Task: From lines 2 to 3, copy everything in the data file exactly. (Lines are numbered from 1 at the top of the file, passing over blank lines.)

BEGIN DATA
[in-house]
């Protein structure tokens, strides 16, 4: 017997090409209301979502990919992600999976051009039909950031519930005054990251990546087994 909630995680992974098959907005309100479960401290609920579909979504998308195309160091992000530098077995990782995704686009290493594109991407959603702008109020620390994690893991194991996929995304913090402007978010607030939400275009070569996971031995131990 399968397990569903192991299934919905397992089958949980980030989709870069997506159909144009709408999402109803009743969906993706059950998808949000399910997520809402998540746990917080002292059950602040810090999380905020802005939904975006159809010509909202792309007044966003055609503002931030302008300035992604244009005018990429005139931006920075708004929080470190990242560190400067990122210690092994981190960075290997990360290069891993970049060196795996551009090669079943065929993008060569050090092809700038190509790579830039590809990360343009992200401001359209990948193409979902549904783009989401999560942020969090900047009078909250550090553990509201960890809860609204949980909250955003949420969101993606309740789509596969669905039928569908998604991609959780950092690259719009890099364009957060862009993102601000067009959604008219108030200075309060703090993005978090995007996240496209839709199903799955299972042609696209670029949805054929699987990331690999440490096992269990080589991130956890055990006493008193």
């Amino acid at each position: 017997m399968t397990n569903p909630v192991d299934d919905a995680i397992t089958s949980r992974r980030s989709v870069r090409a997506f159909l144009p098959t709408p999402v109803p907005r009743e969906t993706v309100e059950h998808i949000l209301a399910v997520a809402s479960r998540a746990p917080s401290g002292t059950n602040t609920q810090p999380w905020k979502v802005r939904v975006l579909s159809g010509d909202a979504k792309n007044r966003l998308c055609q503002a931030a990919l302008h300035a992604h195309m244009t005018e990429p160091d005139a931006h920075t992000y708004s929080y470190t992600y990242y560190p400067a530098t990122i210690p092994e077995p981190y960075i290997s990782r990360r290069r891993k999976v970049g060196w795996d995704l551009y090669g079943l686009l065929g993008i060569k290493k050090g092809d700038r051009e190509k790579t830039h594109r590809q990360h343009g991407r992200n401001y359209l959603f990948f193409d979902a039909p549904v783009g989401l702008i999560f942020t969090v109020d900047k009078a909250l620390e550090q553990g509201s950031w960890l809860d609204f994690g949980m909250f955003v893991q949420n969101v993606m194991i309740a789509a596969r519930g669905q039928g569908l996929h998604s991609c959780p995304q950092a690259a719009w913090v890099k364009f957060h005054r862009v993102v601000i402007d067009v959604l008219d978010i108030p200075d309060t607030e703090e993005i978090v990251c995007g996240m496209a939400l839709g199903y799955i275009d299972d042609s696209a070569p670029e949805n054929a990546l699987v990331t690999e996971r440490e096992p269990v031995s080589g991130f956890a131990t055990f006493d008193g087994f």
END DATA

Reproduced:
């Protein structure tokens, strides 16, 4: 017997090409209301979502990919992600999976051009039909950031519930005054990251990546087994 909630995680992974098959907005309100479960401290609920579909979504998308195309160091992000530098077995990782995704686009290493594109991407959603702008109020620390994690893991194991996929995304913090402007978010607030939400275009070569996971031995131990 399968397990569903192991299934919905397992089958949980980030989709870069997506159909144009709408999402109803009743969906993706059950998808949000399910997520809402998540746990917080002292059950602040810090999380905020802005939904975006159809010509909202792309007044966003055609503002931030302008300035992604244009005018990429005139931006920075708004929080470190990242560190400067990122210690092994981190960075290997990360290069891993970049060196795996551009090669079943065929993008060569050090092809700038190509790579830039590809990360343009992200401001359209990948193409979902549904783009989401999560942020969090900047009078909250550090553990509201960890809860609204949980909250955003949420969101993606309740789509596969669905039928569908998604991609959780950092690259719009890099364009957060862009993102601000067009959604008219108030200075309060703090993005978090995007996240496209839709199903799955299972042609696209670029949805054929699987990331690999440490096992269990080589991130956890055990006493008193």
């Amino acid at each position: 017997m399968t397990n569903p909630v192991d299934d919905a995680i397992t089958s949980r992974r980030s989709v870069r090409a997506f159909l144009p098959t709408p999402v109803p907005r009743e969906t993706v309100e059950h998808i949000l209301a399910v997520a809402s479960r998540a746990p917080s401290g002292t059950n602040t609920q810090p999380w905020k979502v802005r939904v975006l579909s159809g010509d909202a979504k792309n007044r966003l998308c055609q503002a931030a990919l302008h300035a992604h195309m244009t005018e990429p160091d005139a931006h920075t992000y708004s929080y470190t992600y990242y560190p400067a530098t990122i210690p092994e077995p981190y960075i290997s990782r990360r290069r891993k999976v970049g060196w795996d995704l551009y090669g079943l686009l065929g993008i060569k290493k050090g092809d700038r051009e190509k790579t830039h594109r590809q990360h343009g991407r992200n401001y359209l959603f990948f193409d979902a039909p549904v783009g989401l702008i999560f942020t969090v109020d900047k009078a909250l620390e550090q553990g509201s950031w960890l809860d609204f994690g949980m909250f955003v893991q949420n969101v993606m194991i309740a789509a596969r519930g669905q039928g569908l996929h998604s991609c959780p995304q950092a690259a719009w913090v890099k364009f957060h005054r862009v993102v601000i402007d067009v959604l008219d978010i108030p200075d309060t607030e703090e993005i978090v990251c995007g996240m496209a939400l839709g199903y799955i275009d299972d042609s696209a070569p670029e949805n054929a990546l699987v990331t690999e996971r440490e096992p269990v031995s080589g991130f956890a131990t055990f006493d008193g087994f």